Data are everywhere. But what is the data revolution doing for the 700 million people who live in extreme poverty? When data are turned into valuable information, they have the potential to improve lives, transform economies, and help end poverty. Now more than ever, the world is facing new demands for data as our principal weapon in the war against COVID-19. The latest edition of the World Development Report from the World Bank provides a blueprint on how to harness the power of data for development, to ensure no one is left behind.
This year’s World Bank World Development Report uncovers new insights on the relationship between international connectivity and economic activity.
Thanks to technological improvements, the costs to transport goods, people, knowledge and capital between countries have declined. This environment has changed the underlying structure of global economic production: we’re seeing an increasing number of multinational corporations; higher degrees of specialization of various stages of production; and rising levels of trade of intermediate goods (the parts and materials imported to make products for consumption domestically and abroad) between developing countries.
In the era of digital technology, the structure of production as well as the interaction between humans and machines is being redefined. The diffusion and application of digital technology can increase productivity in an unprecedented manner, with potential to reshape the role of humans in the function of production. Jobs are the drivers of development and pillars of resilience for people. Five years ago, the World Development Report (WDR 2014), Risk and Opportunity – Managing Risk for Development, highlighted the role of enterprises in supporting people’s risk management by absorbing shocks and exploiting the opportunity side of risk. There have been heated debates on how technology may lead to risks, such as job loss and structural changes of employment. While the risks are real, the estimates of the impact of digital technology on employment vary widely, from substantial job loss for both skilled and the unskilled workers, to potential job gains thanks to the complementarity of humans and machines, as well as the income and wealth effect derived from higher productivity.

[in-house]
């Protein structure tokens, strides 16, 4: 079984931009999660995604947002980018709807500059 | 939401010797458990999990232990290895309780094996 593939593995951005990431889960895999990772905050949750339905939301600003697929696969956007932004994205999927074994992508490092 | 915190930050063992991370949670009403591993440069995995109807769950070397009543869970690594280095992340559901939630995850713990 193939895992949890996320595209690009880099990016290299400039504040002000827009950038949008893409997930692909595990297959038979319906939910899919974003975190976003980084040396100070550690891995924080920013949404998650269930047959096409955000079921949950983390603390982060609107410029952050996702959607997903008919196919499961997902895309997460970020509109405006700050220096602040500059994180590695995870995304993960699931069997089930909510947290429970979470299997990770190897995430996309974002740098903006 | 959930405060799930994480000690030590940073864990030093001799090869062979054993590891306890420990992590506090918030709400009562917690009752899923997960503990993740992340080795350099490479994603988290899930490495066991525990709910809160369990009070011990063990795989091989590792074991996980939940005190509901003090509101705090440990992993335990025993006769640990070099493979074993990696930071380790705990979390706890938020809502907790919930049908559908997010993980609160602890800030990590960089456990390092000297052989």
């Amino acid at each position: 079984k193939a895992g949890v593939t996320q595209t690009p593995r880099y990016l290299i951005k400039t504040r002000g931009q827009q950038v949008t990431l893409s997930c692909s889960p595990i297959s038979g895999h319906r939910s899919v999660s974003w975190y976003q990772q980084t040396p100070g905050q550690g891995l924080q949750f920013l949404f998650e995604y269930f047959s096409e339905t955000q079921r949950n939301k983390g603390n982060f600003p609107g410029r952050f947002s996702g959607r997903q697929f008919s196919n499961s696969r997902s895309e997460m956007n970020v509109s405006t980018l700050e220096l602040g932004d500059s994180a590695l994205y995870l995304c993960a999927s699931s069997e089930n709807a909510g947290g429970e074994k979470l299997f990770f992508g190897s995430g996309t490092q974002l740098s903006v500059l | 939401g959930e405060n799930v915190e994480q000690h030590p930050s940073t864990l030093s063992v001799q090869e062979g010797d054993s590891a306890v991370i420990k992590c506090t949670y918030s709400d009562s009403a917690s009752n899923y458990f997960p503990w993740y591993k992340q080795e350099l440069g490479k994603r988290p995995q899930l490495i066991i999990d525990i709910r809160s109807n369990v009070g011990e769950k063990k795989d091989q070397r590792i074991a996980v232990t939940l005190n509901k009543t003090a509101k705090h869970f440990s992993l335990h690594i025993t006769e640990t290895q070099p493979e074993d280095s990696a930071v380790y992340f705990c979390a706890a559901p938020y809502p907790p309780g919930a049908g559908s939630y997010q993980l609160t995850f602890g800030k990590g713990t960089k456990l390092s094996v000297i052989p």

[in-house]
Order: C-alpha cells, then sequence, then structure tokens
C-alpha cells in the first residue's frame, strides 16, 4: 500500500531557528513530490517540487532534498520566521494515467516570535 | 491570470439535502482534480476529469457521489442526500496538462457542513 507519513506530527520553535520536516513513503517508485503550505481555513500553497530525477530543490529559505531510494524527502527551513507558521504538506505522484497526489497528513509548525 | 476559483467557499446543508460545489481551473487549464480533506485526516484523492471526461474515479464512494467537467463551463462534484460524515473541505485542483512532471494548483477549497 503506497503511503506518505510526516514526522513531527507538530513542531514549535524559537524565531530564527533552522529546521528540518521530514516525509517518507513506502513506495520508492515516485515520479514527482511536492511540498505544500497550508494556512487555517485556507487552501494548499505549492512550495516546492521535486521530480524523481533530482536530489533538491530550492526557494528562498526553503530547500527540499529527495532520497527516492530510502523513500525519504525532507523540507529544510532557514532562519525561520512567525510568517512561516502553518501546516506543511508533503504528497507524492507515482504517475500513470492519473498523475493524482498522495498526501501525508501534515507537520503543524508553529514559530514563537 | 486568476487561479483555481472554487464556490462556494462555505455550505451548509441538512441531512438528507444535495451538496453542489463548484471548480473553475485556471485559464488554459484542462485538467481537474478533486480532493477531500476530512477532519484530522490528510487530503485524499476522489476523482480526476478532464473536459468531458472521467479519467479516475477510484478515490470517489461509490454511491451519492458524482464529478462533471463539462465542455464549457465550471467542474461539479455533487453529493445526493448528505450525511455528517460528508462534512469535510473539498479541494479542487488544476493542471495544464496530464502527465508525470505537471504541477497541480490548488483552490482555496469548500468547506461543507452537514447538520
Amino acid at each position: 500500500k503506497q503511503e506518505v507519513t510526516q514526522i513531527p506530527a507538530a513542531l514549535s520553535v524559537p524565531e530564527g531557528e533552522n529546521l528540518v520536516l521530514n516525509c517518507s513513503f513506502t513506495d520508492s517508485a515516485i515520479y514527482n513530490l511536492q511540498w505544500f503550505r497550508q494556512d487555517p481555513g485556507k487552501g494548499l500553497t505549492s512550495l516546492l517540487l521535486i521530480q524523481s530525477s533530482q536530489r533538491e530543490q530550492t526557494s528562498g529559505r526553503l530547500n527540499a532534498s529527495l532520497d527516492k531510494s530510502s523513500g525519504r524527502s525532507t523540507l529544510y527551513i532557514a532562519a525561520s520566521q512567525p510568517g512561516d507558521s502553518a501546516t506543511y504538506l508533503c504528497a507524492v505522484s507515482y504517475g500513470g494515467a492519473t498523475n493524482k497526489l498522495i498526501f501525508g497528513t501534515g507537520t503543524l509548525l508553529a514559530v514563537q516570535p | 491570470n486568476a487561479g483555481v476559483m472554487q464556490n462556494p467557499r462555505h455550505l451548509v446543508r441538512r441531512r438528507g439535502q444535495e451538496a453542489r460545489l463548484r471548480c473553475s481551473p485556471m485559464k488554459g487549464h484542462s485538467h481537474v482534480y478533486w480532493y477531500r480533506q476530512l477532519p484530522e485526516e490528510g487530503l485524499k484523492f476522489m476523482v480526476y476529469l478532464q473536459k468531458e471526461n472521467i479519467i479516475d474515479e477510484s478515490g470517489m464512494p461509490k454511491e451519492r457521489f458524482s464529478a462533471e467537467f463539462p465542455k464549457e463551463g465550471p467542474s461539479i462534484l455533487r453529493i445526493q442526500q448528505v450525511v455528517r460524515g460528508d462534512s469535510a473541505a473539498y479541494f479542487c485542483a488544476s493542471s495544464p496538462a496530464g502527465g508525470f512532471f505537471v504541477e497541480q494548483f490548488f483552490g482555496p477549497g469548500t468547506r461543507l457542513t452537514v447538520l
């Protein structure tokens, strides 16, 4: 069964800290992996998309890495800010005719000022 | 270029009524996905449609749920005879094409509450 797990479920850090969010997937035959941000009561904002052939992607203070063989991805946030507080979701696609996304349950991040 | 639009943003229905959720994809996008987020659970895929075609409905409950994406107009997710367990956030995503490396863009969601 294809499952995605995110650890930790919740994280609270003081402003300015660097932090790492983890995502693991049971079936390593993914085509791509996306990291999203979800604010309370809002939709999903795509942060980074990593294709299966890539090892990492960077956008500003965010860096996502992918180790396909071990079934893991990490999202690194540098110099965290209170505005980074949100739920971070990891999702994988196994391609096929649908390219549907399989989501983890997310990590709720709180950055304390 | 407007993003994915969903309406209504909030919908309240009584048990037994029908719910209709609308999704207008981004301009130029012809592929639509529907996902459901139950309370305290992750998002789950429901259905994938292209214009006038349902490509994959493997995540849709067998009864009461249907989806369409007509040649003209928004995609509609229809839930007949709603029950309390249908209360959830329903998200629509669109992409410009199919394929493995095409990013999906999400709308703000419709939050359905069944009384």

Do you wonder if the good fortune and opportunities that you’ve enjoyed in your professional life will be available to your children, and to their children? At a time of strong global economic growth, it may seem paradoxical that we face an existential crisis around the future of work. But the pace of innovation is accelerating, and the jobs of the future – in a few months or a few years – will require specific, complex skills.
“I like work, it fascinates me,” said Jerome K Jerome. “I can sit and look at it for hours.” We concur with the author of “Three Men in a Boat’, a novel which so fascinated Late Victorian England that, within a year of publication, the number of vessels on the River Thames had doubled.
For three days this month, the West African nation of Senegal was in the spotlight of global efforts to combat climate change and improve education in a rapidly changing world.
French President Emmanuel Macron and Senegal’s President Macky Sall co-hosted a conference in Dakar to replenish the Global Partnership for Education (GPE) – a funding platform to help low-income countries increase the number of children who are both in school and learning.